We have generated AVXS-201 by leveraging our manufacturing platform and are utilizing a process very similar to AVXS-101. We have successfully completed engineering lots, along with a cGMP manufacturing run intended for clinical use, and we have also developed key analytical assays suited for AVXS-201.
ALS is a progressive, fatal, neurodegenerative disease that affects motor neurons in the brain and the spinal cord. Symptoms of ALS include progressive weakness and atrophy of muscles controlling voluntary movement, swallowing, speech and breathing, and most commonly develops between 40 and 70 years of age. Genetic forms of ALS comprise five to ten percent of all ALS cases, and approximately twenty percent of genetic ALS cases are caused by mutations in the SOD1 gene, which are toxic to motor neurons. In 2013, there were 15,908 patients with “definite ALS” in the United States, a prevalence rate of approximately five of every 100,000 persons. Approximately 800 to 1,600 of these cases were due to genetic causes of ALS.
Our Product Candidate: AVXS-301 for the Treatment of Genetic ALS
We are conducting preclinical studies of AVXS-301, our proprietary gene therapy product candidate for the treatment of genetic ALS. In previous studies in the laboratory of Dr. Kaspar at NCH, we utilized AAV9 carrying a green fluorescent protein reporter to deliver a short hairpin RNA, or shRNA, targeting the mutant human SOD1 transgene. We observed improved disease outcome in two different mouse models of ALS following a one-time administration, even when delivered at the time of disease onset. We also observed that this treatment was safe and well-tolerated in wild-type mice. Based on these preclinical studies, we developed AVXS-301, which, like AVXS-101, is composed of an AAV9 capsid shell. In preclinical studies of an AAV9 vector with a SOD1 shRNA expression cassette and a non-coding stuffer sequence instead of GFP, we observed efficient SOD1 downregulation in vitro, and in vivo efficacy in delaying disease onset and progression.
We have studied the administration of AVXS-301 both intravenously and directly into the cerebral spinal fluid, or CSF, in mice that overexpress human mutant SOD1. We observed that both administrations improved rotarod motor performance and hindlimb grip strength. In our preclinical mouse studies, we observed that a single administration of AVXS-301 directly into the CSF resulted in a greater than 51% increase in survival in the most severe ALS mouse model. We also conducted preclinical studies in non-human primates, where we observed that a single lumbar intrathecal infusion of AVXS-301 resulted in approximately 90% SOD1 reduction throughout the monkey spinal cord. Results from other studies in the field suggest that SOD1 may be involved in more than SOD1-linked disease mutations, which we believe may increase the scope of patients that may be treatable with AVXS-301.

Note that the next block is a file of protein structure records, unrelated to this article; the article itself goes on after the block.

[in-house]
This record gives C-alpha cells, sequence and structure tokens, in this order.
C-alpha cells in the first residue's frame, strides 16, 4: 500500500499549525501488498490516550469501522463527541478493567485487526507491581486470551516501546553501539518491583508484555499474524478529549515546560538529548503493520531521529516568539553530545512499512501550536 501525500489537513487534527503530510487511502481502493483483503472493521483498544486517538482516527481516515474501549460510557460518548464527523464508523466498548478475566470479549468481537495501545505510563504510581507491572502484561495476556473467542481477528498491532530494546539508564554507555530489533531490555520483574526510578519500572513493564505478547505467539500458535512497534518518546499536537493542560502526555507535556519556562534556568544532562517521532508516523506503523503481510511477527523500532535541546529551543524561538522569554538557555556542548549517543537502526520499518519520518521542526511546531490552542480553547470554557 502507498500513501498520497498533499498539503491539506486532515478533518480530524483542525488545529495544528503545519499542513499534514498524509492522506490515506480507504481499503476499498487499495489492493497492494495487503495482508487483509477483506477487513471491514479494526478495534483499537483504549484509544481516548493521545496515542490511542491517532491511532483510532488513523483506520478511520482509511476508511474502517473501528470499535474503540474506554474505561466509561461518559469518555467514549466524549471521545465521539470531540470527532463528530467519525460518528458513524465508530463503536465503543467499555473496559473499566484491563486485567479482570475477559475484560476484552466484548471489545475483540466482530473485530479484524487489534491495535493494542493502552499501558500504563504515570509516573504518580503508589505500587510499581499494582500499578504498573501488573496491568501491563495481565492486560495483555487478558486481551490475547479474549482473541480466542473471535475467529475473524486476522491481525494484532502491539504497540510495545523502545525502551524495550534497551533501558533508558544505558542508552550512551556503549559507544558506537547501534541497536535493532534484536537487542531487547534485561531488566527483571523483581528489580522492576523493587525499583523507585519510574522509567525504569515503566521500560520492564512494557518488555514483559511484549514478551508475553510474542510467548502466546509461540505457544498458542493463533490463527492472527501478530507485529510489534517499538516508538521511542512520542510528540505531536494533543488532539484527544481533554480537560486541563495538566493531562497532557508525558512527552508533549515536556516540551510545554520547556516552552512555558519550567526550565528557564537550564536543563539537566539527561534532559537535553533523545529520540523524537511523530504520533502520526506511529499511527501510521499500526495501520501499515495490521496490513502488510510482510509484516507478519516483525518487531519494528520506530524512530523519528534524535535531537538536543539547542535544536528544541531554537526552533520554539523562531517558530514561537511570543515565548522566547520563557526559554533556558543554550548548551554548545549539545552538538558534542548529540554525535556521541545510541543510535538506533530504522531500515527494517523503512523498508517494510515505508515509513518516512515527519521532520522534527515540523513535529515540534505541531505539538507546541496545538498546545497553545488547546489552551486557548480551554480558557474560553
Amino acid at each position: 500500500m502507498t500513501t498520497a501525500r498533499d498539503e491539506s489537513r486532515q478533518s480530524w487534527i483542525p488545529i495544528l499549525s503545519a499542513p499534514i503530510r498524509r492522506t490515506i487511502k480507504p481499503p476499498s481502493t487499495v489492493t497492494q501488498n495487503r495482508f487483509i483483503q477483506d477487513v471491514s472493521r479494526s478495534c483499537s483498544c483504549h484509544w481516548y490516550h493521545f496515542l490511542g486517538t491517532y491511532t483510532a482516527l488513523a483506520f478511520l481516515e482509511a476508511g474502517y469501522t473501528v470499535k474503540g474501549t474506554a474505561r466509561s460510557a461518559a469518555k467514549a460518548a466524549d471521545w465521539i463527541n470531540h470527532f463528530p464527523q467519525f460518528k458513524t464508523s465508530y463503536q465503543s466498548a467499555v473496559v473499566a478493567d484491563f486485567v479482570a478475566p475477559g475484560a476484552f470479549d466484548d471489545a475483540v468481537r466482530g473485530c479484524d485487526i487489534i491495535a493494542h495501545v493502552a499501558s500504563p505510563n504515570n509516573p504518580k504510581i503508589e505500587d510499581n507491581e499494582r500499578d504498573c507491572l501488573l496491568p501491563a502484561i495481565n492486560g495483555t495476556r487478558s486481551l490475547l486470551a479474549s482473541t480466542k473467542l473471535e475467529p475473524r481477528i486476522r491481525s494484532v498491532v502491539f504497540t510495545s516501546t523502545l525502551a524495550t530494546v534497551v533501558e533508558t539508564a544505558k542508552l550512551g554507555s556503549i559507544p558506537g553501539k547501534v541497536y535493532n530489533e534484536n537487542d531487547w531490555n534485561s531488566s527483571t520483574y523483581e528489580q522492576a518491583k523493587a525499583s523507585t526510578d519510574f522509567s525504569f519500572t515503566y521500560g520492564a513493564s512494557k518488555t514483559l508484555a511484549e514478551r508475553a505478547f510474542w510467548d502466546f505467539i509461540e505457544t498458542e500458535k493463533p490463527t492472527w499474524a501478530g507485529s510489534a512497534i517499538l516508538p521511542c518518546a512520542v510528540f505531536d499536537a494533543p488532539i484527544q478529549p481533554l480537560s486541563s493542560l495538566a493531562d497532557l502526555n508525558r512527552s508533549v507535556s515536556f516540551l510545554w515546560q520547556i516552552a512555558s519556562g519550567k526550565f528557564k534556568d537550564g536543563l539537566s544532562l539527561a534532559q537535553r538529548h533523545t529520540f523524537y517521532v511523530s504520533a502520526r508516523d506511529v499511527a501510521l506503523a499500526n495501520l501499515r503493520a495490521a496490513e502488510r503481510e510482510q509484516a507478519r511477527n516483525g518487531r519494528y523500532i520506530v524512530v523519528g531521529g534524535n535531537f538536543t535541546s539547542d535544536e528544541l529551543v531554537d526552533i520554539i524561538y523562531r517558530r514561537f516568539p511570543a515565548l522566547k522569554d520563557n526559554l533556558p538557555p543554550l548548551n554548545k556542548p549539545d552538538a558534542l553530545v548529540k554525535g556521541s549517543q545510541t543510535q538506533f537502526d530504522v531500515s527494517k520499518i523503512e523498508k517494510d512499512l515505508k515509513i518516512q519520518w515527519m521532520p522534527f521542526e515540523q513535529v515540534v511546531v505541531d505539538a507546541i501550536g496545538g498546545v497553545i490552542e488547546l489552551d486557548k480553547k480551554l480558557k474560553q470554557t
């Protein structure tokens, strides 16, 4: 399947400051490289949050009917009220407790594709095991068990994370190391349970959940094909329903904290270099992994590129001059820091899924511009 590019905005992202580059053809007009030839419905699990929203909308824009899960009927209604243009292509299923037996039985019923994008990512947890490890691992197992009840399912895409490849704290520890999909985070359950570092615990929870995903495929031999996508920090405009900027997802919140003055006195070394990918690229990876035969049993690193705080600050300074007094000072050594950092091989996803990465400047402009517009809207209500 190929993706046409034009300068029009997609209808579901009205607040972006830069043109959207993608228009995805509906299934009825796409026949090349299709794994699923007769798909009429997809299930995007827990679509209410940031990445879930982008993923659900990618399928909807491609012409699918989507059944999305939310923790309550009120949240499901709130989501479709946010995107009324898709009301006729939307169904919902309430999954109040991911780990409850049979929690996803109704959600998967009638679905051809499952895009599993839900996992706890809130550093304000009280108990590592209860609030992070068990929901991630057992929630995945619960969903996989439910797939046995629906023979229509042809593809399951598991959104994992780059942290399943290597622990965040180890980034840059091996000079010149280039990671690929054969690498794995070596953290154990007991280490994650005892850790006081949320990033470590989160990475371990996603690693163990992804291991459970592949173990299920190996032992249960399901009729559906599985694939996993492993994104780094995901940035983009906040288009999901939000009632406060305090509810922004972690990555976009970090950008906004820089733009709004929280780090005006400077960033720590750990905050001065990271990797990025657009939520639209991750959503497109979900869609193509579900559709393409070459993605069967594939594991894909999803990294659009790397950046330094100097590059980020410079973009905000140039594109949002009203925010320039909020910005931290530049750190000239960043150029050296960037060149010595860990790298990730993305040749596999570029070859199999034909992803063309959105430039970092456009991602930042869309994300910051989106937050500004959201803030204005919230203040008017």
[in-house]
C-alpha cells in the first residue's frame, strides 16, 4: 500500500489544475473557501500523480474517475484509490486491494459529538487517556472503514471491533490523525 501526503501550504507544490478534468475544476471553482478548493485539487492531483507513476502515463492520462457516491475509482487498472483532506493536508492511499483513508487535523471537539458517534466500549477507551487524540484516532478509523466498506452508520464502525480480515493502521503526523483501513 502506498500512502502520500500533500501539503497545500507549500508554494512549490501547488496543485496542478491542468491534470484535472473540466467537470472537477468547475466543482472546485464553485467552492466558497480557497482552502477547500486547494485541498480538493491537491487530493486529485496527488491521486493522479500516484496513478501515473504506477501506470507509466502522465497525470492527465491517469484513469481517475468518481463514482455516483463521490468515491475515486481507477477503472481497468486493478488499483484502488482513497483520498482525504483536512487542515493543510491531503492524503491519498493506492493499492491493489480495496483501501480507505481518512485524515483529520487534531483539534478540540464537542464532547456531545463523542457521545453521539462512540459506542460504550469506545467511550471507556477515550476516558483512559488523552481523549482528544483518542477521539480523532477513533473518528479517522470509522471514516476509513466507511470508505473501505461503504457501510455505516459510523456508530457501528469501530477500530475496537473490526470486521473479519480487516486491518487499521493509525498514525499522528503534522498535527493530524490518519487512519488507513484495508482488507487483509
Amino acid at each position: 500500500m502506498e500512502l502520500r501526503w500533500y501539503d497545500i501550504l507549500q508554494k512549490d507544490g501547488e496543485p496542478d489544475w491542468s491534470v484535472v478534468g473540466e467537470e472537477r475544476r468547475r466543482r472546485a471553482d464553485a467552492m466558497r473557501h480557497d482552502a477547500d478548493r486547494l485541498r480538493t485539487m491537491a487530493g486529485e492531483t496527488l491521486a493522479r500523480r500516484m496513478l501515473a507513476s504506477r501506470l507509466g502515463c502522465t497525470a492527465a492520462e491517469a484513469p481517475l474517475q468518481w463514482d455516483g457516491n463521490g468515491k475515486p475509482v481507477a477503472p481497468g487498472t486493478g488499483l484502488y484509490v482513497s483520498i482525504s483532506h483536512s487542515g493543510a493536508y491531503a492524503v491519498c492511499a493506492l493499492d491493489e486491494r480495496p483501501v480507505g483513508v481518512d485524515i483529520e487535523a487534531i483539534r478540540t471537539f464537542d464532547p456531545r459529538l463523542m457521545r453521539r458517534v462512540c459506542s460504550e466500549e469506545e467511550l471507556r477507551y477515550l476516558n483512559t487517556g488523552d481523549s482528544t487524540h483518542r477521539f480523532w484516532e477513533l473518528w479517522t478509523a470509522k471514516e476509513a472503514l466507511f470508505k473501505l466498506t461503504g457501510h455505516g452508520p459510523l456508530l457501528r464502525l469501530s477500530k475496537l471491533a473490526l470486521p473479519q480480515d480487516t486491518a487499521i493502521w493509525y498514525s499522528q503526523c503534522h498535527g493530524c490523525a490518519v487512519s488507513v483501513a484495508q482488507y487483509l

We have developed a manufacturing process for both AVXS-201 and AVXS-301 by leveraging our AVXS-101 manufacturing platform. As such, we are utilizing a manufacturing process very similar to AVXS-101. We have successfully completed engineering lots for both AVXS-201 and AVXS-301. We intend to complete cGMP clinical manufacturing runs for both products in the near future.
We have established our own commercial scale cGMP‑compliant manufacturing facility to enhance supply chain control, increase supply capacity for clinical trials and ensure commercial demand is met in the event that AVXS‑101 receives marketing approval. We intend to use our cGMP manufacturing process for all clinical and commercial production of AVXS-101. We manufacture AVXS‑101 using adherent human embryonic kidney, or HEK, 293 cells. HEK293 cells have been used successfully to manufacture numerous other gene therapy candidates that have been tested or are currently being tested in other clinical trials to date. We use a novel and scalable adherent cell culture approach for AAV9 vector production that can more reliably produce product and has greater surface area to potentially increase productivity relative to traditional flat stock approaches.
Although we anticipate that our manufacturing facility will be the primary production site to meet projected clinical and commercial demand, we will continue to evaluate, and will pursue as needed, potential third parties and/or additional internal sources of redundant manufacturing capacity to provide multiple long‑term supply alternatives to